How to improve your sleep – a master class

Our minds are powerful tools, and as such have massive influences over everything in our lives, including our sleeping patterns. But the mind is complex, and reading an article on addressing insomnia isn’t going to fix your sleeping issues alone. Because of this, there are classes available to help you take control of your insomnia and tackle sleep deprivation.

The College of Cognitive Behavioural Hypnotherapy (CCBH) in London runs all manner of Master Class workshops, helping people deal with a range of issues, from anxiety and depression to sports performance and insomnia.

On May 20th, 2012, CCBH will be holding a one day Master Class in “Improving your Sleep”. In the master class you will discover the main causes of sleep disturbance and how to change your mindset and improve your sleeping experience. There are many factors that influence sleep and this workshop will help you identify them and deal with them. Using CBH you will learn effective techniques and strategies that all help improve sleep patterns.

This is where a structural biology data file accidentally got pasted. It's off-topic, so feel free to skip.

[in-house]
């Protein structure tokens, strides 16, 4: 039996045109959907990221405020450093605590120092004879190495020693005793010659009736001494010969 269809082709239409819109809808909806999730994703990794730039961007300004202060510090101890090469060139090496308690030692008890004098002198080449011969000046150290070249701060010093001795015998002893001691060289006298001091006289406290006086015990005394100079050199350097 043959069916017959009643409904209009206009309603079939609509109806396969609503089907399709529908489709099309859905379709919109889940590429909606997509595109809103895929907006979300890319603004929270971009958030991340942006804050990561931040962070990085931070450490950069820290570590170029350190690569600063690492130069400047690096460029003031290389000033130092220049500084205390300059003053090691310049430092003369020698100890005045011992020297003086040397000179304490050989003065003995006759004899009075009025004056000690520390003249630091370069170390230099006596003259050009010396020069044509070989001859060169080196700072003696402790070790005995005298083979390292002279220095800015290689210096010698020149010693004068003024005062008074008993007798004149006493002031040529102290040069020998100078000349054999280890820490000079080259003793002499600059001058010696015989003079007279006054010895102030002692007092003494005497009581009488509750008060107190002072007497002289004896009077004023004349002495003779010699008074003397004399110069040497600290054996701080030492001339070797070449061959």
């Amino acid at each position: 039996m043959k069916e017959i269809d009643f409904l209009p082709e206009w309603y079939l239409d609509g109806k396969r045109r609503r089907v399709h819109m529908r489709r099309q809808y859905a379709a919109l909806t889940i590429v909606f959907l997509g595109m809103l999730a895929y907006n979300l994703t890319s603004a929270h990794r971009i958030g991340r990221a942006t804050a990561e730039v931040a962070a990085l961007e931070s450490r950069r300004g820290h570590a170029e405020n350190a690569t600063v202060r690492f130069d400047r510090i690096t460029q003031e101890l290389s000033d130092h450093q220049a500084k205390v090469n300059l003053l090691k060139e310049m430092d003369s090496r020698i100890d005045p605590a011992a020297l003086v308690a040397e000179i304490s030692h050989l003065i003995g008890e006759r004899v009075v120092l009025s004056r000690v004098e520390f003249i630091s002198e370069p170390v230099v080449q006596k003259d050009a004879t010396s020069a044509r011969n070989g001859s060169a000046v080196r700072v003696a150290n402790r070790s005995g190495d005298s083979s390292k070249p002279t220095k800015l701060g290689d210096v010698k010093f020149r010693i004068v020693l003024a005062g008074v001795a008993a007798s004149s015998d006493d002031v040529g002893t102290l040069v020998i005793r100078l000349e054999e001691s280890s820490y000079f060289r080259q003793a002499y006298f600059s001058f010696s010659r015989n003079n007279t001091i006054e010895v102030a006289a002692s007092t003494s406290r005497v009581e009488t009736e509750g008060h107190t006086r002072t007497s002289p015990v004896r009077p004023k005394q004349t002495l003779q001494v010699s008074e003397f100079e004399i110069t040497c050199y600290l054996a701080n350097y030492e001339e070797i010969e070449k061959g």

Improving your sleep supports a healthy lifestyle and helps combat stress – learning how to turn off that inner chatter and still the mind is a valuable skill in our ever changing lives of the 21st century.  The master class will teach proven methods that will enable you to relax rest and sleep refreshingly to achieve a greater sense of well being and health.

So if you are suffering with insomnia or some form of sleep disturbance, then we would recommend trying CBT and CBH. This will provide you with the tools to tackle this problem over and over again in the future.

For more information on the CCBH master class “improving your sleep”, please visit http://www.ccbh.org.uk or call 0207 034 7049